Remember 2007

There is no need to sugarcoat the Yankees’ chances of coming back in this series. They’re down three games to one and every obstacle is stacked against them. The offense hasn’t hit all series. Even before Cliff Lee looms in a potential Game 7, the Yankees have to face two pitchers against whom they did not fare well in Games 1 and 2. They really have only two factors working in their favor. First, that the series isn’t over until Texas wins one more game. Second, that they have their ace on the mound this afternoon.

This scenario actually runs parallel to a recent ALCS. We tend to remember 2007 because of midges, but right now we should remember it because the team’s biggest rival made a comeback after being down three games to one. I’m sure everyone in Boston was feeling down heading into Game 5, with the team just one loss away from elimination. But they came back. The Yanks can do the same.

(Winslow Townson/AP)

The similarities start right off the bat. While the Red Sox didn’t make a miraculous Game 1 comeback, they did set the tone by winning the game handily. But the very next day the Indians came back and romped the Sox, scoring 13 runs in a quite demoralizing fashion. Curt Schilling started and allowed five runs in 4.2 innings, similar to what Phil Hughes did on Saturday. The bullpen held down the Indians while the game went into extra innings. It was there that Eric Gagne, Javier Lopez, and Jon Lester combined to allow seven runs in the top of the 11th, ensuring a Cleveland victory and an even series.

Game 3 held a few parallels, though Jake Westbrook is no Cliff Lee (Lee had actually been left off the Indians’ playoff roster that year). The Indians scored two in the second and then two again in the fifth, rendering the Red Sox two seventh inning runs ultimately meaningless. Boston then turned to Tim Wakefield, the worst of their starters, instead of bringing back Josh Beckett on short rest. The Indians rallied for seven in the fifth, which was enough to close a 7-3 victory. That’s when things looked bleak for Boston.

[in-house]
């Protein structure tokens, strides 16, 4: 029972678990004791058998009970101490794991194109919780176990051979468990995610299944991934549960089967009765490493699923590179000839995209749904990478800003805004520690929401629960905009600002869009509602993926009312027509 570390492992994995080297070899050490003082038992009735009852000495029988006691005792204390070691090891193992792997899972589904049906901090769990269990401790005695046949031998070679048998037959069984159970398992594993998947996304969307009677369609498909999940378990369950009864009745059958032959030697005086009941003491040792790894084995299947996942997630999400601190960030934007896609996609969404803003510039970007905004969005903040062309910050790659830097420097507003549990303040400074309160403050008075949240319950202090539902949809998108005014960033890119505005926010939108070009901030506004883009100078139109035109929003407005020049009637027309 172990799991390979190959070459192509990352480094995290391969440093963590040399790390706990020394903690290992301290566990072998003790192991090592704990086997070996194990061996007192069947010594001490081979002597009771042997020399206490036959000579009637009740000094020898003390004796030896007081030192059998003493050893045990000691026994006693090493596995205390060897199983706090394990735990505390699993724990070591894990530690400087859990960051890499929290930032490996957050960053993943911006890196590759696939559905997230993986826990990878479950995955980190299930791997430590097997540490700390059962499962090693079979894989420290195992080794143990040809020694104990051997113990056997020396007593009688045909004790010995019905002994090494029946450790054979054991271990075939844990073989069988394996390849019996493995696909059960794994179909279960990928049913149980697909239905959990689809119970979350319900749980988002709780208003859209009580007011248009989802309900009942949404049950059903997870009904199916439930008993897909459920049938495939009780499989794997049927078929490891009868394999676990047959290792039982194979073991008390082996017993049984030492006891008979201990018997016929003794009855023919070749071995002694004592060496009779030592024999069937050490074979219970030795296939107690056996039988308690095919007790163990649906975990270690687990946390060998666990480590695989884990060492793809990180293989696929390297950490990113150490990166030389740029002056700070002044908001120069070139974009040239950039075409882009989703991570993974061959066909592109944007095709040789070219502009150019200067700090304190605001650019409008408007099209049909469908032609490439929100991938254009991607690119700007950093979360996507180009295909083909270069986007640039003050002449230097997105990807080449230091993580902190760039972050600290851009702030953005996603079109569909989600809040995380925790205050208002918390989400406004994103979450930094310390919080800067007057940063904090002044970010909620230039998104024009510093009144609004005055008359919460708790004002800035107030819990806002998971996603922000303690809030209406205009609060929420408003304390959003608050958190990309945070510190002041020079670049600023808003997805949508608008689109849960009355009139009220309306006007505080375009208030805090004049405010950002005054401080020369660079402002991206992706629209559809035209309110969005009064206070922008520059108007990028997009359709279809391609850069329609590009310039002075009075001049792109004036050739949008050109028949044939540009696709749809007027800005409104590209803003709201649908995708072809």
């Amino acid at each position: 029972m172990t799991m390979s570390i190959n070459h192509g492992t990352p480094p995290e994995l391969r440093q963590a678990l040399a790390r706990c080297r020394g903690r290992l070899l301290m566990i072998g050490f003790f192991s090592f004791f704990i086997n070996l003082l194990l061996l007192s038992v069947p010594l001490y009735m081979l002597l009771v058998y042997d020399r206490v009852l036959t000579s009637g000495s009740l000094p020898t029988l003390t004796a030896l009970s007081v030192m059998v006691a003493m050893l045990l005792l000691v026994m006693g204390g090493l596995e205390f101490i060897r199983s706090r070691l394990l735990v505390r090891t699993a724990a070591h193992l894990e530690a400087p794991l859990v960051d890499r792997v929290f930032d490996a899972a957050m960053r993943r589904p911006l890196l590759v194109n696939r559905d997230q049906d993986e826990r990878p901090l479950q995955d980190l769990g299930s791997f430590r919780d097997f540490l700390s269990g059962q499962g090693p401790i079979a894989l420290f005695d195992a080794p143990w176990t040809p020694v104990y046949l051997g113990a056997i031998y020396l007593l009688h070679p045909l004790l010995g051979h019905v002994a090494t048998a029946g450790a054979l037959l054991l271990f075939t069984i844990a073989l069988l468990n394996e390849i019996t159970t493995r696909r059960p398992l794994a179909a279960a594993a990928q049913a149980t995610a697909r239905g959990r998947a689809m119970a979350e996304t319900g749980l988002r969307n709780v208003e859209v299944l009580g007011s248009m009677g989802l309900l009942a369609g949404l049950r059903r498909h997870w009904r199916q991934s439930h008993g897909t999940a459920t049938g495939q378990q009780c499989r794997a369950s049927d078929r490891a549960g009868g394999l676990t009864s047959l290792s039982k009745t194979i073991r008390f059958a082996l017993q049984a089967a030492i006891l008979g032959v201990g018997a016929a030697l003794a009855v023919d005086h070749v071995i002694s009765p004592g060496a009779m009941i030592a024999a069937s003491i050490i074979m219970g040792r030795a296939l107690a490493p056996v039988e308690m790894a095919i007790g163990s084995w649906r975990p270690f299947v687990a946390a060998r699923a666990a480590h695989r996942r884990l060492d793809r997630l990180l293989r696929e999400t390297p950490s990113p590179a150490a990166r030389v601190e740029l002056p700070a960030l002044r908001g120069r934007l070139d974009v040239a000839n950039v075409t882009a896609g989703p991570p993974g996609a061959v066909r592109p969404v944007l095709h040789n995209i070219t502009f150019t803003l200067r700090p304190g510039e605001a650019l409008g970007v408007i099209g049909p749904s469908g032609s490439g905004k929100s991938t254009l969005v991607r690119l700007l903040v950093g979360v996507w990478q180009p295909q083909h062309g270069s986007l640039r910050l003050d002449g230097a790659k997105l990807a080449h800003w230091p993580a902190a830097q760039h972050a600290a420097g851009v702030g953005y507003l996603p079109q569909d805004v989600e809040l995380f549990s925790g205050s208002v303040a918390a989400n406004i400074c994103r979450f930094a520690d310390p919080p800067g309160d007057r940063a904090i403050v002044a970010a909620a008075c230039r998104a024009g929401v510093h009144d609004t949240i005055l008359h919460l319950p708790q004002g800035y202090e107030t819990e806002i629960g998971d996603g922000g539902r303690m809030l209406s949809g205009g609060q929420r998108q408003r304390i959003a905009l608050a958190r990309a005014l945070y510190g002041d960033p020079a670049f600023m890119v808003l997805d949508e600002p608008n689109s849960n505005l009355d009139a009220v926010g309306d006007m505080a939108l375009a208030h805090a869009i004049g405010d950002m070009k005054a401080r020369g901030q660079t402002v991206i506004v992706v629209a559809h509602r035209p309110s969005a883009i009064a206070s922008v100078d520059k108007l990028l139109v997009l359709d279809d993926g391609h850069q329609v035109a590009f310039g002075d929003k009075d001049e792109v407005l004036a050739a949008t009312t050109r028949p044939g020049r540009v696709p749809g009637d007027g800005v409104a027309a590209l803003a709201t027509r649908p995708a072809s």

It was in Game 5 that the Red Sox mounted their comeback. They sent their ace to the hill* and after allowing a run in the first he went on to pitch seven innings of shutout ball, handing the ball directly to Jonathan Papelbon to close it out, even though the Sox had a six-run lead at the time. The series then went back to Boston, where the home team exploded for 10 runs in three innings in Game 6. They then wrapped the series the next day, scoring six runs in the eighth to turn a 5-2 game into an 11-2 series clincher.

*His opponent: CC Sabathia.

The Yankees aren’t necessarily destined to repeat the Red Sox comeback, but the parallels are clear. Boston was the better team that year, though that didn’t appear to be the case through the series’ first four games. The Indians had outplayed them after Game 1, and the situation was dire indeed. But the Red Sox rallied behind their ace and picked up a Game 5 victory. They headed home, though, while the Yanks’ best case scenario is heading to Texas. Still, their chances are as good as the Sox’s were that year. It’s understandable that many people want to count them out now. But all we have to do is turn to a famous Yankee for a quote to debunk that.

Yankees meltdown late, drop Game Four

(AP Photo/Mark Humphrey)

It all started out so promising. A.J. Burnett was throwing the snot out of the ball in the first few innings, the offense was hitting so rockets off Tommy Hunter, and the Yankees had a lead into the sixth inning with Mariano Rivera reasonably available for two innings. Things looked good, but of course they didn’t end that way. A.J. was left in perhaps for a few batters too many, and the end result is a commanding three games to one lead for the Rangers in the best-of-seven series.

Everything changed for good in the fifth inning. The Yanks were up 3-2 at the time on the strength of a Robbie Cano homer, a Curtis Granderson single, and a Brett Gardner fielder’s choice, and they were mounting another threat with men at first and second and no outs. Mark Teixeira, still 0-for-ALCS, came up with a chance to redeem himself, but all he did was bounce into a potential double play. Michael Young fielded the grounder at third, stepped on the base and fired to first, but he pulled first baseman Mitch Moreland off the bag. Tex slid into first awkwardly, prompting some chuckles, but everyone stopped laughing when he stayed down. The Yanks’ first baseman strained his hammy running down the line and didn’t slide as much as crumble in pain. He wasn’t just removed from the game, he’s done for the season entirely.